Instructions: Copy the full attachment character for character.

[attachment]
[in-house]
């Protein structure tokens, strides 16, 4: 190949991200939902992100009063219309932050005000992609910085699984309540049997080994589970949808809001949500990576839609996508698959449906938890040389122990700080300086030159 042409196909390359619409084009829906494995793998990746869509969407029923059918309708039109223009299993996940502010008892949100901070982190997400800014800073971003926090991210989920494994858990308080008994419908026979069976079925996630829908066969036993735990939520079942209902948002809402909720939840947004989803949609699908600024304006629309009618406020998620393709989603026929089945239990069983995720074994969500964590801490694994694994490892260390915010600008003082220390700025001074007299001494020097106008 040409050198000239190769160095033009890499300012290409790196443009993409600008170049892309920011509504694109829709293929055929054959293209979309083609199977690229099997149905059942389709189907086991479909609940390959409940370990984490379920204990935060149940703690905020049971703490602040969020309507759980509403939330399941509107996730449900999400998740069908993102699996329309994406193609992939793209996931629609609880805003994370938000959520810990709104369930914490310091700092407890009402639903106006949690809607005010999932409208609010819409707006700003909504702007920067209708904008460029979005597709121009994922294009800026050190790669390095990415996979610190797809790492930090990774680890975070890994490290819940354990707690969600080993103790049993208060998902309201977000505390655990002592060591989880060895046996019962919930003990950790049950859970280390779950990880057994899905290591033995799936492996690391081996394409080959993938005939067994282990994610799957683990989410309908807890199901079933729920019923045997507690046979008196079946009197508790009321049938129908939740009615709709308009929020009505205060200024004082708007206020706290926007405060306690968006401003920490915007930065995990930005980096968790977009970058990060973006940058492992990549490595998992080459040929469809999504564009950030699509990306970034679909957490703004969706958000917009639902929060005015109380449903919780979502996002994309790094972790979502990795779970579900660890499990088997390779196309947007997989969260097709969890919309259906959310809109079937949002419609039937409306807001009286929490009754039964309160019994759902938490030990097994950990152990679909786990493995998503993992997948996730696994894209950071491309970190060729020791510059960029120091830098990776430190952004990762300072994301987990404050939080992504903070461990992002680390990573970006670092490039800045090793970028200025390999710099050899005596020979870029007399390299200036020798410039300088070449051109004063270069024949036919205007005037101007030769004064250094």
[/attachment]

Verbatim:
[in-house]
């Protein structure tokens, strides 16, 4: 190949991200939902992100009063219309932050005000992609910085699984309540049997080994589970949808809001949500990576839609996508698959449906938890040389122990700080300086030159 042409196909390359619409084009829906494995793998990746869509969407029923059918309708039109223009299993996940502010008892949100901070982190997400800014800073971003926090991210989920494994858990308080008994419908026979069976079925996630829908066969036993735990939520079942209902948002809402909720939840947004989803949609699908600024304006629309009618406020998620393709989603026929089945239990069983995720074994969500964590801490694994694994490892260390915010600008003082220390700025001074007299001494020097106008 040409050198000239190769160095033009890499300012290409790196443009993409600008170049892309920011509504694109829709293929055929054959293209979309083609199977690229099997149905059942389709189907086991479909609940390959409940370990984490379920204990935060149940703690905020049971703490602040969020309507759980509403939330399941509107996730449900999400998740069908993102699996329309994406193609992939793209996931629609609880805003994370938000959520810990709104369930914490310091700092407890009402639903106006949690809607005010999932409208609010819409707006700003909504702007920067209708904008460029979005597709121009994922294009800026050190790669390095990415996979610190797809790492930090990774680890975070890994490290819940354990707690969600080993103790049993208060998902309201977000505390655990002592060591989880060895046996019962919930003990950790049950859970280390779950990880057994899905290591033995799936492996690391081996394409080959993938005939067994282990994610799957683990989410309908807890199901079933729920019923045997507690046979008196079946009197508790009321049938129908939740009615709709308009929020009505205060200024004082708007206020706290926007405060306690968006401003920490915007930065995990930005980096968790977009970058990060973006940058492992990549490595998992080459040929469809999504564009950030699509990306970034679909957490703004969706958000917009639902929060005015109380449903919780979502996002994309790094972790979502990795779970579900660890499990088997390779196309947007997989969260097709969890919309259906959310809109079937949002419609039937409306807001009286929490009754039964309160019994759902938490030990097994950990152990679909786990493995998503993992997948996730696994894209950071491309970190060729020791510059960029120091830098990776430190952004990762300072994301987990404050939080992504903070461990992002680390990573970006670092490039800045090793970028200025390999710099050899005596020979870029007399390299200036020798410039300088070449051109004063270069024949036919205007005037101007030769004064250094």